Montgomery Connections…

What follows are extracts from notes made by my cousin, Mary Macaulay (MS Morrison), on information she was given ‘by the peat fire’ in 43A Newmarket, Lewis in 1979:

An Taillear Ruadh (the red-haired tailor) was Donald Montgomery from Leurbost.
Explains the colour of my beard (when I had one and before it got ‘bleached’!).

He was paid 1s 6d (8p) for a suit. Apparently is was 1s for the jacket and 6d for the trousers.

He married Annie Murray of Atholl Cottage, Laxdale (later called Roanoke) and settled in 43 Newmarket Laxdale. Donald lived from 1824-1902 and Annie from 1830-1914.

Atholl Cottage, Laxdale 1906

She had a wee shop and was wet-nurse to the children of the Provost of Stornoway.
I have been unable to identify who was ‘Provost’ at this time?

Their family was Allan, Alec (these two built the Carloway Bridges), Norman (my great grandfather)...who had a son John went abroad, inventor had an avenue called after him.
This was John Murdo Montgomery, born 1877, but where he went and what he invented is unknown to me.
I have already written of the two Masons: Carloway Bridges

A great grandson of Donald Montgomery, James Phair, had his own half a million pound factory in Florida for the manufacture of outdoor electric lighting. He was consultant for the lighting of Niagra Falls. 
Another of his great grandson’s was my Dad, a fact I mention purely because I am prone to get lost in the tangled web of my ancestry!

Mary, who I met in Bragar on my first island excursion in 2007, has written this authoritative piece on the Whale Bone Arch at Bragar, which her father Murdo Morrison, the Postmaster, created:
Bragar Whale Bone Arch

She also made an episode of ‘Taisdealach’ for BBC Alba, but unfortunately it is not available on iPlayer:

Note: Thanks are due to my cousin Dorothy, for furnishing me with Mary’s notes, and to Donald (Dorothy’s brother), for giving me a whistle-stop tour of Lewis, but, most of all, to Mary herself.

Carloway Bridge

This bridge is said to be one of the oldest flyovers in Scotland. It was built in the 19thC but precisely when does not appear to have been recorded. Family sources inform me that the builders were two brothers from Stornoway:

Allan John Montgomery was born on the 4th May 1856 and Alexander Montgomery on 3rd May 1858 to a Tailor, Donald Montgomery and his wife Ann (Murray) of Guershader Road, Stornoway.
They were the 3rd and 4th offspring in a family that grew to a total of 9 children, all boys apart from the youngest who was born in 1872.

Donald’s father and grandfather were Tailors in Luerbost, Lochs and that was were he was born. Ann was a Weaver’s daughter from Barvas Road, and latterly Laxdale, in Stornoway.

Allan John, by 1881, was a Stone Mason (Journeyman) but at the time of the census was serving as a Private in the Highland Reserve Militia at Fort Ardersier, ‘On The Moray Firth’. Alexander, also a Mason, was visiting a family in Maryhill, Lanarkshire.

By 1891, Allan John the Mason is living on the Barvas Road with his wife Margaret (Beaton) and their six children, aged from 1 to 11. Alex remains a Mason but has also built a family of four in Laxdale with his wife, Isabella.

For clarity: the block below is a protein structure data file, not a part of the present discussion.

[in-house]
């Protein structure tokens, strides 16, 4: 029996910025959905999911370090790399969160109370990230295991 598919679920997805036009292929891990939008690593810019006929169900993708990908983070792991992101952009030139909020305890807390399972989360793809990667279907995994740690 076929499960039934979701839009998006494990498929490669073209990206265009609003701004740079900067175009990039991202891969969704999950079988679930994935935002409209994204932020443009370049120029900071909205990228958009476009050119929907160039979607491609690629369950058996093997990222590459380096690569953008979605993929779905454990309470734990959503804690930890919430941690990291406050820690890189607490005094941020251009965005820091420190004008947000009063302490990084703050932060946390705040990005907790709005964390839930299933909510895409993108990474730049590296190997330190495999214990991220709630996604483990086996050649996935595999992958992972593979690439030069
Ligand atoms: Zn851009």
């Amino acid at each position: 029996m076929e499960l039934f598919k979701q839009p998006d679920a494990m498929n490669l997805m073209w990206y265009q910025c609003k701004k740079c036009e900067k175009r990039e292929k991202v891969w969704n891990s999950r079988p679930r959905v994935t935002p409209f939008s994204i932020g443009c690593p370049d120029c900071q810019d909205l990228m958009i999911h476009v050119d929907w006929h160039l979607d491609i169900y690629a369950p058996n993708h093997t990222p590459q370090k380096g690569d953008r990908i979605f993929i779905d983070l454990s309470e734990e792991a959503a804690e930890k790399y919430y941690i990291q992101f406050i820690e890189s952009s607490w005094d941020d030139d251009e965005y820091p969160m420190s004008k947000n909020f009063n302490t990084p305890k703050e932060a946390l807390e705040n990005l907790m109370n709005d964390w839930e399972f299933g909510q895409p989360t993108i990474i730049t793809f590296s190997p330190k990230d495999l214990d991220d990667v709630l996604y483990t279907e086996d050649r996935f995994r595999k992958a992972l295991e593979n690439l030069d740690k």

Our final glimpses of the Masons finds Allan and 7 of a family at 48 Barvas Road and Alex with his family of 6 at 14 Guershader in 1901. In between producing children they also produced the bridge.

These two Masons were my grandfather’s uncles and my informants are my two cousins who are fellow descendants of their older brother, Norman Montgomery.

Ref: RCAHMS Carloway Bridge

An Old Photograph From Stornoway

This family portrait was taken by Mcleod’s of Stornoway.

It is of the family of a tailor, Norman Montgomery (1853-1899), his wife Marion Maciver (1853-1951) and includes seven of their eight children.

The youngest two, Johanna and Donald, were born in 1887 and 1889 respectively. I think this dates the photo to circa 1897, a couple of years before Norman’s early death in Glasgow.

My interest in the photograph is that Norman Montgomery was my grandfather’s father.

Norman married Marion Maciver on the 30th June 1875, my grandfather John Kerr having been born less than four months earlier on the 5th March 1875.

On the 13th July of that year, the Sheriff’s Court in Stornoway ruled that Norman’s name be added to the records as the illegitimate John’s father.

His mother, Annie Kerr, a dressmaker, went on to have seven more children after marrying her cousin William Maciver, a baker, on the 21st April 1881.

They left 6 year-old John to be raised by his grandparents which was not unusual in cases where births out of wedlock were being concealed but seems somewhat strange given Annie’s pursing of Norman in the courts?

Note: Until a few years ago I knew nothing about my grandfather other than his name and that he was born in Stornoway. It was a phone call from an historian in Edinburgh in 2006 that informed me of his father’s details. As a result of that information, and a bit of ‘Googling’, I came upon someone seeking information on a Norman Montgomery of Stornoway. I composed a rather delicate email to this fellow descendant who was totally unaware of Norman’s first venture into fatherhood. Three years ago we met at her home on Skye and a couple of days later her brother gave me a whistle-stop tour of Lewis. Annie & Norman were united again…